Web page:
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Why is a working at height risk assessment so important for farmers?

 

Falls from height are one of the main causes of fatalities in agriculture and HSE states that at least eight people die each year in the UK from falling at height. It’s important to note that the duty of care towards employees and workers falls with the employer, the self-employed and those who have control over work at height, which is why a working at height risk assessment and training is so important.

Most falls can be avoided with appropriate care, planning, supervision and training as well as following the law. These simple rules should form part of any working at height risk assessment;

  • Avoid working at height when you can; and if not
  • Use work equipment or include measures to prevent falls; and if not
  • Use work equipment that minimises the distance and consequences of a fall.

When considering work at height in your agricultural business, it’s not simply how far you climb, but how far you can potentially fall. This means it’s not just obvious areas such as working on a ladder but also, for example, working alongside deep trenches. This all needs to be taken into consideration when writing your risk assessment.

On farms, falls from working at height commonly occur when;

  • Working on roofs

Is it crucial that you access the roof? Can the roof be accessed in a different way with a platform or from below? If an employee or worker has to access the roof, then make sure the work is planned, they have all the right safety equipment, you take into account weather conditions and they know the safety precautions to adhere too.

  • Working on or passing near to fragile roofing material

If someone is working closer than two metres from fragile roofing material or even just passing by, you will need to provide protection. A secure covering is recommended or providing full edge protection, so that you are preventing access to the area. If this isn’t possible then use safety nets or harnesses with full training for their installation and use. 

  • Working on glasshouse roofs

Wherever possible, avoid working at height in glasshouses. Otherwise reduce the risk by replacing glass from below, stop any activity below the area in which the work is taking place and if possible use alternate roofing materials which are less likely to be damaged and need repairing.

  • Working on vehicles

When working in high vehicles such as tractors or trucks, take care climbing down and always wear safety footwear. Assessing vehicles regularly and having a risk assessment to support maintenance for the high parts of a machine is also important.   

  • Working with bales: loading trailers and stacking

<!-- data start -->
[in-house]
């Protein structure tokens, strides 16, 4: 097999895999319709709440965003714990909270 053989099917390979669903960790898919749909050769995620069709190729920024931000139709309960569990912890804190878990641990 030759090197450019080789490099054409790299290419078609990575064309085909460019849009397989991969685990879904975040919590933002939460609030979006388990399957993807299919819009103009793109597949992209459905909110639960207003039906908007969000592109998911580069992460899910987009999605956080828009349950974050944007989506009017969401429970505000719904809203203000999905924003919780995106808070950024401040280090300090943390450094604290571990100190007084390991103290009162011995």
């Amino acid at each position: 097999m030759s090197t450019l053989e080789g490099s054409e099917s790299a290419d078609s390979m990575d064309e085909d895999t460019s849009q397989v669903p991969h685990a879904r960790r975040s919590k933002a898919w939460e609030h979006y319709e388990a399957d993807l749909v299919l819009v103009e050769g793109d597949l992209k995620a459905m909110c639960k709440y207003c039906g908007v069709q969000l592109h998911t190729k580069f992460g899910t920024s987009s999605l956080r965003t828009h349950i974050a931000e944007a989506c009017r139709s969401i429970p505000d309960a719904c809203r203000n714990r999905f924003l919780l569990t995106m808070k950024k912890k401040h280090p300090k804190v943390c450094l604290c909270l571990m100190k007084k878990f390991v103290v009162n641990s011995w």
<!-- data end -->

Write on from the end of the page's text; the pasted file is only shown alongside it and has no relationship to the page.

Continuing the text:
According to HSE “many incidents (some fatal) involve loading bales onto the trailer, or during or after stacking”. It’s important full training is given for stacking and the de-stacking of bales.  

  • Standing on work platforms on fork-lift trucks

When working at height on the farm and raising people above the ground, avoid using ladders and instead use properly designed work platforms, not makeshift equipment. If work is planned then you should use a full integrated and properly constructed working platform.

  • Working on scaffolds

When erecting a scaffold it’s important to use an experienced worker and that they are inspected regularly by a competent person.

  • Climbing and working while up a ladder

HSE advise that ladders aren’t banned if the job is quick and simple, however, if more complex “you should never work from a ladder if there is a safer way of doing the job, e.g. by using a scaffold or suitable working platform”.

Source: https://www.hse.gov.uk/agriculture/topics/falls.htm

How to write a working at height risk assessment?

When writing a risk assessment you need to consider the following;

  • Establish the hazards
  • Identify who could be harmed
  • Evaluate the workplace risks
  • Record your findings
  • Review regularly

When working at height it is extremely important to have duty of care for yourself, your employee or worker. If you need support or training Atlas Safety Management can help. 

Atlas can help support with your working at height risk assessment

Our agricultural expert is on hand to advise on all aspects of working at height, including our time-saving online course. If you’d like to know more about our bespoke safety services, designed specifically to keep your agricultural business compliant and your workforce safe, request your FREE consultation today.

Book your FREE consultationHealth and Safety in Agriculture

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